I’m all about giving someone a chance to grow, learn and to help them, but it eventually got to the point where there was too much fumbling around and it was apparent she still didn’t know how to use the equipment. There was also something in the back of my mind which she had mentioned during our first visit which always lingered warily with me.
During the first session, we went over my prior biofeedback experience. She couldn’t believe some of the things that happened and said a therapist should never have a Migraineur purposefully stress themselves out. As we were talking, I could tell she was getting more and more intrigued about the therapist and she thought she might know him.
When I told her his name, she said that he actually learned biofeedback from her and he was very good back then. What were the odds of that happening? They were about 30 miles away from each other and she also said that they used to travel a lot together to go to biofeedback conferences. What really made my spidey senses tingle was when she started telling me personal things about him. He started having financial issues and he was in a very rocky marriage along with some other things that made me wonder if this was somehow unethical behavior on her part.
I really wanted to make this biofeedback stuff work. I’d already gone to about seven sessions between my two biofeedback attempts. My Migraine specialist expected me to follow his suggestions and I still felt like I really had not given it a proper try yet.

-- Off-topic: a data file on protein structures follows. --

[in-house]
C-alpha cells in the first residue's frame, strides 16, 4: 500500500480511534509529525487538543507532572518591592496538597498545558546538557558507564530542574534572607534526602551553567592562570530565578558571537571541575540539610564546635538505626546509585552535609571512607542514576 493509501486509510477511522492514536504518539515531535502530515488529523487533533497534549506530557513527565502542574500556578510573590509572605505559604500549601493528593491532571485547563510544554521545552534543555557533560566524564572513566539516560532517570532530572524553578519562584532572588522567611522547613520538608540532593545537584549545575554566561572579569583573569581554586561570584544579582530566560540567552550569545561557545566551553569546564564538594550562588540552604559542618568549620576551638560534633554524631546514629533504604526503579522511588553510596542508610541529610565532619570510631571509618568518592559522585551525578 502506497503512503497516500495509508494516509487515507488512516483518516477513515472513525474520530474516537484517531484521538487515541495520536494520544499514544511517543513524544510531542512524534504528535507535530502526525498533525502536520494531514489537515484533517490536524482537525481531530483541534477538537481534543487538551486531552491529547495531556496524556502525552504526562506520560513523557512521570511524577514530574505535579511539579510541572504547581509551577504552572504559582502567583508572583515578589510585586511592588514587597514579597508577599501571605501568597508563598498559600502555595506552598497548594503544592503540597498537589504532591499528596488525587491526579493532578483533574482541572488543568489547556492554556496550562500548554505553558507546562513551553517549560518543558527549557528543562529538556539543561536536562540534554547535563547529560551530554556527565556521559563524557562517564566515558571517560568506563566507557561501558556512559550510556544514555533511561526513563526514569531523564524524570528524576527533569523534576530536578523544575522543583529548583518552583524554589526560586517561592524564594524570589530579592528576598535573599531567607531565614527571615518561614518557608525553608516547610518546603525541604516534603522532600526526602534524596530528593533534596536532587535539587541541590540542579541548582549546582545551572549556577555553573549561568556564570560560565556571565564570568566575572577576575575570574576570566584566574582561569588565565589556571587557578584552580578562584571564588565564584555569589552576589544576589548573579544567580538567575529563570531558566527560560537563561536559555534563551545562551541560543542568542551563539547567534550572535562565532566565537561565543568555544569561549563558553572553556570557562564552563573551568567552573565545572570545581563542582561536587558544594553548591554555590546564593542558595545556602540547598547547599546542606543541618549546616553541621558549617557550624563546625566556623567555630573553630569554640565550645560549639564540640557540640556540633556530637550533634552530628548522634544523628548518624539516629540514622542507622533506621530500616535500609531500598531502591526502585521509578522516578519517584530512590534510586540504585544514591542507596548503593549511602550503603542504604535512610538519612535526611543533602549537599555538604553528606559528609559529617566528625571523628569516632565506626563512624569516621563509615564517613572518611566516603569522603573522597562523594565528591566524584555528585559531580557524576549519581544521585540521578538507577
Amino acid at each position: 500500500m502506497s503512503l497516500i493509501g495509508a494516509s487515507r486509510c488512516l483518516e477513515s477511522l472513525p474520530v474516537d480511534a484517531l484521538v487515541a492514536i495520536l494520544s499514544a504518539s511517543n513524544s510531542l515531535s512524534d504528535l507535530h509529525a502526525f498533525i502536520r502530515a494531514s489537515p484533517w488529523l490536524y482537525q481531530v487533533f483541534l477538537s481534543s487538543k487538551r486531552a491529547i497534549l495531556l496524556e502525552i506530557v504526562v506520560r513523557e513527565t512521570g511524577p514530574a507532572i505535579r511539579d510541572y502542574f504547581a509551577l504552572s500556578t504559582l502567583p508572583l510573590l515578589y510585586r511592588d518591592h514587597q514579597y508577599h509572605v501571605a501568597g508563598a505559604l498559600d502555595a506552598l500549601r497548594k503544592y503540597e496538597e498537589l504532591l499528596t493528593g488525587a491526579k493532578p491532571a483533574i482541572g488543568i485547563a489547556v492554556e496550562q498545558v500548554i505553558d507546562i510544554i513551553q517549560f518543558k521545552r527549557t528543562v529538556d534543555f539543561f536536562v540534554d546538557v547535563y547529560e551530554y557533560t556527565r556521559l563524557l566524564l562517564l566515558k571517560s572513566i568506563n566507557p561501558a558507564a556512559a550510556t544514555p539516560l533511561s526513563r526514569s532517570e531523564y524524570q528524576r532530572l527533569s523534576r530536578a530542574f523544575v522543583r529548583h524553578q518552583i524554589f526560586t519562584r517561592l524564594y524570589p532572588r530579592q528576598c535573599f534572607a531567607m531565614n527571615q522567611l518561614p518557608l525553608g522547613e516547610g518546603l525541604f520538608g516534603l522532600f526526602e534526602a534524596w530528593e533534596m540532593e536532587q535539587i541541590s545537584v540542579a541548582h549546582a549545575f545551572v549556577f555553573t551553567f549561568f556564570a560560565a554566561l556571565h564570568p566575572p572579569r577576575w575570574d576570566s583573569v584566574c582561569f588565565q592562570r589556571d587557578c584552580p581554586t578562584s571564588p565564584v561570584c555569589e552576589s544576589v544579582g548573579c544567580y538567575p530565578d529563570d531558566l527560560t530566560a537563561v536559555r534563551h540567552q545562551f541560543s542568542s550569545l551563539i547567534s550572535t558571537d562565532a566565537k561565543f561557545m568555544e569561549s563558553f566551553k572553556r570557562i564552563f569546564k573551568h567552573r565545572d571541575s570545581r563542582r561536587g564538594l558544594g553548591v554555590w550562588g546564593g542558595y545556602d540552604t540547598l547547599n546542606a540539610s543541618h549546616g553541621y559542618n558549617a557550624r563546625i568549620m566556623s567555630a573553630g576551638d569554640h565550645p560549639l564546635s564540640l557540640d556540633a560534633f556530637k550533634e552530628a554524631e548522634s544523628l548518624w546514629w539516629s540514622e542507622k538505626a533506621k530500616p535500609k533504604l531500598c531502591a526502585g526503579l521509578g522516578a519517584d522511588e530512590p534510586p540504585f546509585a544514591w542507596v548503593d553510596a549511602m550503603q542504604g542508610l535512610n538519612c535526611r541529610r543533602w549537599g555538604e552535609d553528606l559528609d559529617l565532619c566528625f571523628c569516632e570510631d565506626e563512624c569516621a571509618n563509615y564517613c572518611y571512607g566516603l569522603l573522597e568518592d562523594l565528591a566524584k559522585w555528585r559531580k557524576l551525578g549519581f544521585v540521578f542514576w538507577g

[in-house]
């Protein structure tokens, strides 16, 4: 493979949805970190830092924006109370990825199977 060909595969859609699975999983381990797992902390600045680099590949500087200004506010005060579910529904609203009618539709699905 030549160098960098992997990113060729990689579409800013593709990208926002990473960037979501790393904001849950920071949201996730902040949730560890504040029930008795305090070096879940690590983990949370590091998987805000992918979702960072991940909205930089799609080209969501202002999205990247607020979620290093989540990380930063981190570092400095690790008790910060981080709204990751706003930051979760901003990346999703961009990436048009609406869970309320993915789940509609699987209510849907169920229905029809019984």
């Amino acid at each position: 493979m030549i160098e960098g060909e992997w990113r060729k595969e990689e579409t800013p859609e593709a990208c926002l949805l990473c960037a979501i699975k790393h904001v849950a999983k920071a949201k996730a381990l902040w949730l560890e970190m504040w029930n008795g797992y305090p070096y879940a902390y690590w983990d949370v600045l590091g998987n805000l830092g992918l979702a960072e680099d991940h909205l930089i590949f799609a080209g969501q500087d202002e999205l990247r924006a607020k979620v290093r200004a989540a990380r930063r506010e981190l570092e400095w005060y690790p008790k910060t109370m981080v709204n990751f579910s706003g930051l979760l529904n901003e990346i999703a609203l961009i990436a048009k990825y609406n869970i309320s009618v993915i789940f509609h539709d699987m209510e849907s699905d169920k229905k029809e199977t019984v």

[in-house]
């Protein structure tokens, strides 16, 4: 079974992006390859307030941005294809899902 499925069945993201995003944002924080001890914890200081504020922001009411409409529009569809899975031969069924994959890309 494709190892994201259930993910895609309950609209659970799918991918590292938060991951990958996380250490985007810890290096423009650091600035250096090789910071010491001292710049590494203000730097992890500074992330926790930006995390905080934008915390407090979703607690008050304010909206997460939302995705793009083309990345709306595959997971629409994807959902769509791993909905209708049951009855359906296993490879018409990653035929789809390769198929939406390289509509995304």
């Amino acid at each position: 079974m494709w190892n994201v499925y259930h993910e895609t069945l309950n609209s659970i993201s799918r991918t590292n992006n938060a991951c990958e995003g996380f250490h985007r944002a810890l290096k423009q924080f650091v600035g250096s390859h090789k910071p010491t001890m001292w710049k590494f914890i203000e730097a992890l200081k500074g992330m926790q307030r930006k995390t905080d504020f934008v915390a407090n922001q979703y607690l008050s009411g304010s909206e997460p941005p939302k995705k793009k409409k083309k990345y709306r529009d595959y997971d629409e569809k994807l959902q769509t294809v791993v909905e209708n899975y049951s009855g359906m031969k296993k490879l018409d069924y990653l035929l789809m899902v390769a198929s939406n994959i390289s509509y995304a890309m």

My third and last ditch effort was that I would make the trip to my doctor’s office where they provided biofeedback services. I figured they must know what they’re doing and that if this didn’t work, it would never work. It takes about three hours each way for me to get to his office which is why I didn’t start there in the first place. Luckily, we worked together so I could take double sessions when I went.
I have to tell you, going to a therapist that knows biofeedback and Migraines made such a big difference than trying to work with my first two therapists. I also confess that I tested her when I asked her if biofeedback could cure my Migraines.
She gave the right answer when she said there is currently no cure and went through the same speech I usually give. I asked her if my wires were crossed because my temperature would climb in situations when I would have expected it to fall. She told me stories of others who re-act the same way I do and how there were even studies done on people who would warm when they should have cooled. It made me feel like I wasn’t so backwards or weird anymore.
My recommendation would be to go to someone who really knows what they are doing with both biofeedback and Migraines so you can learn peacefully from someone who understands. I always found biofeedback to be relaxing, but like many, I ended up moving away from practicing my biofeedback techniques.
Over the last few months, my blood pressure has been very high for me. I recently had another appointment with my Migraine specialist and I didn’t want to have another high reading during my visit. I ended up practicing my biofeedback techniques on my whole drive down to my doctor’s office. I couldn’t believe how low my blood pressure for this visit! Biofeedback really can help; it may not be a cure, but if it helps you at all, it’s worth the effort. I know I must get back to regularly practicing my biofeedback techniques as I proved to myself that it really can help some involuntary processes.
Have you tried biofeedback? What was your experience like? What kind of obstacles did you need to overcome during your journey?